year gathers these dry stems against the trees in enormous masses like
small haystacks, and there they remain until a bushfire reduces them to
ashes. The masses of peabush carried down creeks and watercourses at
certain seasons will yet prove a source of danger to railway and road
bridges when such structures come to be built on the western plains
comprising the watersheds of rivers flowing into the Gulf of
Carpentaria. Though peabush grows strongly on flooded ground, it can be
found of a sturdy growth on ridges or high plains or downs during a
favourable year, especially where water lodges between ridges.

[Page 236]

It is an ancient and historical plant, for the flowers that composed the
wreath found on an Egyptian mummy of ancient date, when softened and
opened with warm water, were found to be identical with the flowers of
the peabush of the Flinders River and western plains of North
Queensland.

The native pastures have not been improved by the introduction of stock;
the evils of overstocking and the want of bushfires to keep down the
undergrowth, have in some districts deteriorated or exterminated some of
the best of the fodder grasses. The best of all indigenous grasses is
known as Mitchell grass, a perennial of strong growth, and capable of
resisting the driest weather; there are many varieties of this grass,
which is found only on the plains and downs of the interior. It
possesses the faculty of shooting green from the old stalks at the
joints, and taking up moisture, renewing its youth again. The Mitchell
grass grows in isolated strong bunches, and its presence is a sure sign
of a fattening country. The following are the best known varieties:

"Astrebla pectinata," common Mitchell grass, growing in erect tussocks
of two or three feet high.

"A. triticoides," wheat-eared Mitchell grass; this plant is taller and
coarser than the last, attaining a height of four or five feet.

"A curvifolia," or curly Mitchell grass; plant forming erect tufts one
or two feet high, the leaves narrow and much curved.

[Page 237]

"A. elymoides," weeping Mitchell grass; plant decumbent, the stems
several feet long.

The blue grass (Andropogon sericeus), is an annual of soft rapid growth,
with a branching seedstalk that breaks off and is blown by the wind in
masses into waterholes; the blacks use the fine seeds of this grass for
food.

"Anthistiria membranacea," called the Flinders or Barcoo grass, is an
annual of a reddish colour, found all over the western plains. It is
soft and brittle, breaking easily off to fall on the ground, when stock
will pick it up; it makes excellent hay, keeping sweet for years, and is
one of the most fattening grasses.

The varieties of the indigenous grasses that cover the great western
plains are innumerable; all are more or less eaten by stock, even the
triodia or spinifex that is looked on as a desert grass, and of a
formidable and forbidding nature. Spinifex is a very drought-resisting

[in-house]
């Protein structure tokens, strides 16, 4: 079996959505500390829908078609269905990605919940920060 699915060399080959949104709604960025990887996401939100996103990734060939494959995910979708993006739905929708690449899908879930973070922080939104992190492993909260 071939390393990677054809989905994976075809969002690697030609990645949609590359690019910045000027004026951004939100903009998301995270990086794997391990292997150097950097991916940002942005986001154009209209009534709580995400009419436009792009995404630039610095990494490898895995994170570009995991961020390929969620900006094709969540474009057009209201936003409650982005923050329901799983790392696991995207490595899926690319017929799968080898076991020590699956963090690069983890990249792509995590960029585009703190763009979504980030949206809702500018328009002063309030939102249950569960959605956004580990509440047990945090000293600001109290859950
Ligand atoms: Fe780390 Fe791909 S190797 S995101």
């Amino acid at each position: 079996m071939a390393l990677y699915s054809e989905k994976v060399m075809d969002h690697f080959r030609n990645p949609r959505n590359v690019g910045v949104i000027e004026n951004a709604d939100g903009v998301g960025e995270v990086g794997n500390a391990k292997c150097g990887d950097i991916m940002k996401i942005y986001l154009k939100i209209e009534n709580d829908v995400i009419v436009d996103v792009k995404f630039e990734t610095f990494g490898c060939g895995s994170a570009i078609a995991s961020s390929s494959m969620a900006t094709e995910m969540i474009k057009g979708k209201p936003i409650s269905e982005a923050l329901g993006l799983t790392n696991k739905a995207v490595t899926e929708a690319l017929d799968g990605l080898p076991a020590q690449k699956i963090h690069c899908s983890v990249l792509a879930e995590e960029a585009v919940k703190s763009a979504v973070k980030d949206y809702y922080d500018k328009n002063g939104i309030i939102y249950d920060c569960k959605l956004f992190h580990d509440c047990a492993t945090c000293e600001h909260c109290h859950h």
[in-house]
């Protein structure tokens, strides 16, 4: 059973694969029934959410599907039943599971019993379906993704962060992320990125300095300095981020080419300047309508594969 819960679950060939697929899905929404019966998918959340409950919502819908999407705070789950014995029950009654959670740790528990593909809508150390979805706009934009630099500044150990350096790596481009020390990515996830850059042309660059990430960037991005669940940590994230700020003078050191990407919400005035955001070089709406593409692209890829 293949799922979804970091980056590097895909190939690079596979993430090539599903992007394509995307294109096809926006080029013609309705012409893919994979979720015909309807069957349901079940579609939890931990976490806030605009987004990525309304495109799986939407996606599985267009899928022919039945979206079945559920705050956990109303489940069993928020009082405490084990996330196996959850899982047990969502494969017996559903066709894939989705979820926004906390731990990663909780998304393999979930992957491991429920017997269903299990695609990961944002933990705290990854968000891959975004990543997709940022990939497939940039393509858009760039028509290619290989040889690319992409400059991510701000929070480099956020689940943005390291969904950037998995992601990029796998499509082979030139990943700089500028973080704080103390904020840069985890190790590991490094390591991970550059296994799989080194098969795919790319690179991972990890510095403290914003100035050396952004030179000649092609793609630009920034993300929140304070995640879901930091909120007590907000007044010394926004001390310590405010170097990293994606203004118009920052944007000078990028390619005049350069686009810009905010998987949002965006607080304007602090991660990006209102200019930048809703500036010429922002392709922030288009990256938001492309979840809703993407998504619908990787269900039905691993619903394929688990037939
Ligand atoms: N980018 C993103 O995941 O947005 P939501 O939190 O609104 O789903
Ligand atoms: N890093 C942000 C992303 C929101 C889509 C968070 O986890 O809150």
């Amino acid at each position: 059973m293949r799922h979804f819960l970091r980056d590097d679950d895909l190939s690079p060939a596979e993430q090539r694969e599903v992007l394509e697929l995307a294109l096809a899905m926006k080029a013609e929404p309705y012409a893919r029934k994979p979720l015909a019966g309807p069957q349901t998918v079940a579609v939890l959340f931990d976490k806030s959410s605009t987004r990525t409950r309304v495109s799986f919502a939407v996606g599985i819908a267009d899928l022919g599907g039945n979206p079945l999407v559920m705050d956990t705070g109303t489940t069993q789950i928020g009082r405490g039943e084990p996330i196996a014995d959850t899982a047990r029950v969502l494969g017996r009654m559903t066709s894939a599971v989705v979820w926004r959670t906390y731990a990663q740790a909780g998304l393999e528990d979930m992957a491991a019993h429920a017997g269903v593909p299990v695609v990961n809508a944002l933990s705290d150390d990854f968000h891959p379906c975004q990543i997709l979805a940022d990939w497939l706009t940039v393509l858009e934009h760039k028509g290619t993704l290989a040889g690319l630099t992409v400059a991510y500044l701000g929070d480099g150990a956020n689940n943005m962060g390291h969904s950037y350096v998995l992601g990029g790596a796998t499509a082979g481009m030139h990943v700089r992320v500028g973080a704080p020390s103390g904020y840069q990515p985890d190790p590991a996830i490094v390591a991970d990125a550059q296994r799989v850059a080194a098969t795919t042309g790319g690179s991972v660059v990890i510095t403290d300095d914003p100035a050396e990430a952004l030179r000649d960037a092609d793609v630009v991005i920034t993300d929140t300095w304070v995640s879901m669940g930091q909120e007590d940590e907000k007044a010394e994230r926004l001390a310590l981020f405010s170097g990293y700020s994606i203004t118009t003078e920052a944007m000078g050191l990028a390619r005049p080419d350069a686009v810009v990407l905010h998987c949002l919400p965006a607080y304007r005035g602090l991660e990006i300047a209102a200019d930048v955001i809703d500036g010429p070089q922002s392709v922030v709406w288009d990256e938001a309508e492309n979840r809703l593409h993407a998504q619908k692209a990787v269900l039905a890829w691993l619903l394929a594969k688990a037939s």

plant, and in times of great scarcity and extreme drought, when all
other grasses have dried out and been blown away, the spinifex is there
with its erect spiney leaves, possibly bitter to the taste, but still
life sustaining to stock, as has been proved in many a severe drought.
It grows on sandy sterile ridges, and seems to adhere to the latest
geological formation, the sandstone or cainozoic period; it is found on
ridges adjacent to alluvial flats where the richest herbage and grasses
are found in abundance.

[Page 238]

Kangaroo grass (Anthistiria ciliata), is found mostly in coastal
districts, and although a good pasture grass when green, it soon dries
and requires burning.

There are two prominent varieties of spear grass in the north, the worst
being the black spear grass (Andropogon contortus), which grows in sandy
spots along the banks of creeks, or on sandy ridges; it is not of much
use as a fodder grass, but becomes a terrible scourge to sheep when ripe
and seeding. The seeds are barbed, and as sharp as needles, and having
once entered the skin they work into the bone, causing intense annoyance
and irritation, and ultimately death. The other spear grass (Andropogon
Kennedeyii), not so dangerous, but of little use to stock, is a
coarsegrowing, strong grass, seven or eight feet high, with a reddish
bloom, and strong seeds that penetrate saddlecloths and clothes in
countless hundreds.

Herbage fills the spaces between the tufts of grasses soon after the
rains, and the plains develop a dense growth of pasturage; but after
continued dry seasons, all herbage disappears, and the grasses follow in
time, until very little is left except the roots, and a few of the more
hardy salsolaceous plants. These form a striking feature in the economy
of Nature in the plain country, the salt bushes are ever present in one
variety or another, and help to keep stock in health and condition. The